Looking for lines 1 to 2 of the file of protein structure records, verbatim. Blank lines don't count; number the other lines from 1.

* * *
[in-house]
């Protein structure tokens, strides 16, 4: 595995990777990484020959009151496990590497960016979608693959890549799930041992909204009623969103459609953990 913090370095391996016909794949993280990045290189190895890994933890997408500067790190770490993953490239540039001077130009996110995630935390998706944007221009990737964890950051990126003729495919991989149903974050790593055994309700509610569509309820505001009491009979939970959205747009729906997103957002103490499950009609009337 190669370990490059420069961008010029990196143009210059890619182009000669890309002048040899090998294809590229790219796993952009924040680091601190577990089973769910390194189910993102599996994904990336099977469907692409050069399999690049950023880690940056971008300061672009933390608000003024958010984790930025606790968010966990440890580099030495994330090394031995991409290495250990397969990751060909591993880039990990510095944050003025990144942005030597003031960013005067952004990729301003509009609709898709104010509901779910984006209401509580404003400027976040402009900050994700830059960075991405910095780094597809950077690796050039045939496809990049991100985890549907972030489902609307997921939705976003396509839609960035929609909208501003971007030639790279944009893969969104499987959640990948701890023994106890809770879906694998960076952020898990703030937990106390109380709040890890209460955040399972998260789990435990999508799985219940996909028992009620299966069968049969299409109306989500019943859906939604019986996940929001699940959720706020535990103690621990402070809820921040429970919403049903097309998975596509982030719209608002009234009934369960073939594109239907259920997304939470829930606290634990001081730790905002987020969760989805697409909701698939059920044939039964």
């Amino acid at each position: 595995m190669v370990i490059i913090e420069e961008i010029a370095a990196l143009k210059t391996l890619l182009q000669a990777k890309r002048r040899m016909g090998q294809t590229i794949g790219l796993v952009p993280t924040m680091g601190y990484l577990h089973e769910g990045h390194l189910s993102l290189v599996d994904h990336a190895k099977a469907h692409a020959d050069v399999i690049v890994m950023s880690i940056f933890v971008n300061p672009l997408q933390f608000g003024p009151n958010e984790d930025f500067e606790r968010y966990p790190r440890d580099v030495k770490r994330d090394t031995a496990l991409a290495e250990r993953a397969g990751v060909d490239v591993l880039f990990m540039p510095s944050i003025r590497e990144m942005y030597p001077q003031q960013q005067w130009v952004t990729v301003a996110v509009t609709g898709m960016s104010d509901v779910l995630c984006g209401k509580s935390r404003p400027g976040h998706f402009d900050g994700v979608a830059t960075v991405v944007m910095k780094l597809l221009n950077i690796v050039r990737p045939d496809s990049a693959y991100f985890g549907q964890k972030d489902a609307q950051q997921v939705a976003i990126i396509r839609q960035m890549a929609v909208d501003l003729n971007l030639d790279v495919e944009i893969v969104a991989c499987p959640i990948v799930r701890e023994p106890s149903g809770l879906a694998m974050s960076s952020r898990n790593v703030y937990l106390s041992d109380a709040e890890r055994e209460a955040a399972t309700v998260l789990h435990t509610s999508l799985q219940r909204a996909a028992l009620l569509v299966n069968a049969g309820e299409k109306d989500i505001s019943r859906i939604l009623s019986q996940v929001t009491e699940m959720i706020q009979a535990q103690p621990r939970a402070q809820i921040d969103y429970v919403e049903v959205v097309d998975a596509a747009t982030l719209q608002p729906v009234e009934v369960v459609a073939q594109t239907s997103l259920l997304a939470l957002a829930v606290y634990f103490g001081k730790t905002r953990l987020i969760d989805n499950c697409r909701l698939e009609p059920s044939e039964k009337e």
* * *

[in-house]
């Protein structure tokens, strides 16, 4: 595995990777990484020959009151496990590497960016979608693959890549799930041992909204009623969103459609953990 913090370095391996016909794949993280990045290189190895890994933890997408500067790190770490993953490239540039001077130009996110995630935390998706944007221009990737964890950051990126003729495919991989149903974050790593055994309700509610569509309820505001009491009979939970959205747009729906997103957002103490499950009609009337 190669370990490059420069961008010029990196143009210059890619182009000669890309002048040899090998294809590229790219796993952009924040680091601190577990089973769910390194189910993102599996994904990336099977469907692409050069399999690049950023880690940056971008300061672009933390608000003024958010984790930025606790968010966990440890580099030495994330090394031995991409290495250990397969990751060909591993880039990990510095944050003025990144942005030597003031960013005067952004990729301003509009609709898709104010509901779910984006209401509580404003400027976040402009900050994700830059960075991405910095780094597809950077690796050039045939496809990049991100985890549907972030489902609307997921939705976003396509839609960035929609909208501003971007030639790279944009893969969104499987959640990948701890023994106890809770879906694998960076952020898990703030937990106390109380709040890890209460955040399972998260789990435990999508799985219940996909028992009620299966069968049969299409109306989500019943859906939604019986996940929001699940959720706020535990103690621990402070809820921040429970919403049903097309998975596509982030719209608002009234009934369960073939594109239907259920997304939470829930606290634990001081730790905002987020969760989805697409909701698939059920044939039964």